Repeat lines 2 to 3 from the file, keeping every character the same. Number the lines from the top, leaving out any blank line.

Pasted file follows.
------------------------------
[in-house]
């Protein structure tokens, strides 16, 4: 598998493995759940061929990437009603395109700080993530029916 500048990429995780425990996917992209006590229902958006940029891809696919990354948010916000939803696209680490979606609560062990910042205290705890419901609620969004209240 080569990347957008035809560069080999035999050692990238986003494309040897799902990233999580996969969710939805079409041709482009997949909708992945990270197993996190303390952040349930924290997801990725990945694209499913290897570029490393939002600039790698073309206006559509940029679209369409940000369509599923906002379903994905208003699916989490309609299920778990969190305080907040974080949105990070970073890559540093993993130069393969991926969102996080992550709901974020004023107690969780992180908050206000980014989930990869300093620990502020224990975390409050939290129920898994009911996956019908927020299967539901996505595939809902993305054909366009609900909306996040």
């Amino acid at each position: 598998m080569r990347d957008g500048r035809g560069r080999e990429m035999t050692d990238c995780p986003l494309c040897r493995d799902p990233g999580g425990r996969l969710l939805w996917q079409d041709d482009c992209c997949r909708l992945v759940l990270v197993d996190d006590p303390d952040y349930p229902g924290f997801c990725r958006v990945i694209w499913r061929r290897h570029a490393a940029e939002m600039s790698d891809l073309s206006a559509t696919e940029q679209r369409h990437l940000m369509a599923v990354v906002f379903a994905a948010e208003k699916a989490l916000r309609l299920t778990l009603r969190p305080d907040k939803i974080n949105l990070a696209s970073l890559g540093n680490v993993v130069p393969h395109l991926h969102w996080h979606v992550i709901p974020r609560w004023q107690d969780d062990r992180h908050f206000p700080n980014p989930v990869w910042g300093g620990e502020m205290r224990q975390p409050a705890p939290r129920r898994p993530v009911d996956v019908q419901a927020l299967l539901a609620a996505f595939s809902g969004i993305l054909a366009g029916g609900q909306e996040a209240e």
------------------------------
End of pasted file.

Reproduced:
């Protein structure tokens, strides 16, 4: 598998493995759940061929990437009603395109700080993530029916 500048990429995780425990996917992209006590229902958006940029891809696919990354948010916000939803696209680490979606609560062990910042205290705890419901609620969004209240 080569990347957008035809560069080999035999050692990238986003494309040897799902990233999580996969969710939805079409041709482009997949909708992945990270197993996190303390952040349930924290997801990725990945694209499913290897570029490393939002600039790698073309206006559509940029679209369409940000369509599923906002379903994905208003699916989490309609299920778990969190305080907040974080949105990070970073890559540093993993130069393969991926969102996080992550709901974020004023107690969780992180908050206000980014989930990869300093620990502020224990975390409050939290129920898994009911996956019908927020299967539901996505595939809902993305054909366009609900909306996040």
């Amino acid at each position: 598998m080569r990347d957008g500048r035809g560069r080999e990429m035999t050692d990238c995780p986003l494309c040897r493995d799902p990233g999580g425990r996969l969710l939805w996917q079409d041709d482009c992209c997949r909708l992945v759940l990270v197993d996190d006590p303390d952040y349930p229902g924290f997801c990725r958006v990945i694209w499913r061929r290897h570029a490393a940029e939002m600039s790698d891809l073309s206006a559509t696919e940029q679209r369409h990437l940000m369509a599923v990354v906002f379903a994905a948010e208003k699916a989490l916000r309609l299920t778990l009603r969190p305080d907040k939803i974080n949105l990070a696209s970073l890559g540093n680490v993993v130069p393969h395109l991926h969102w996080h979606v992550i709901p974020r609560w004023q107690d969780d062990r992180h908050f206000p700080n980014p989930v990869w910042g300093g620990e502020m205290r224990q975390p409050a705890p939290r129920r898994p993530v009911d996956v019908q419901a927020l299967l539901a609620a996505f595939s809902g969004i993305l054909a366009g029916g609900q909306e996040a209240e």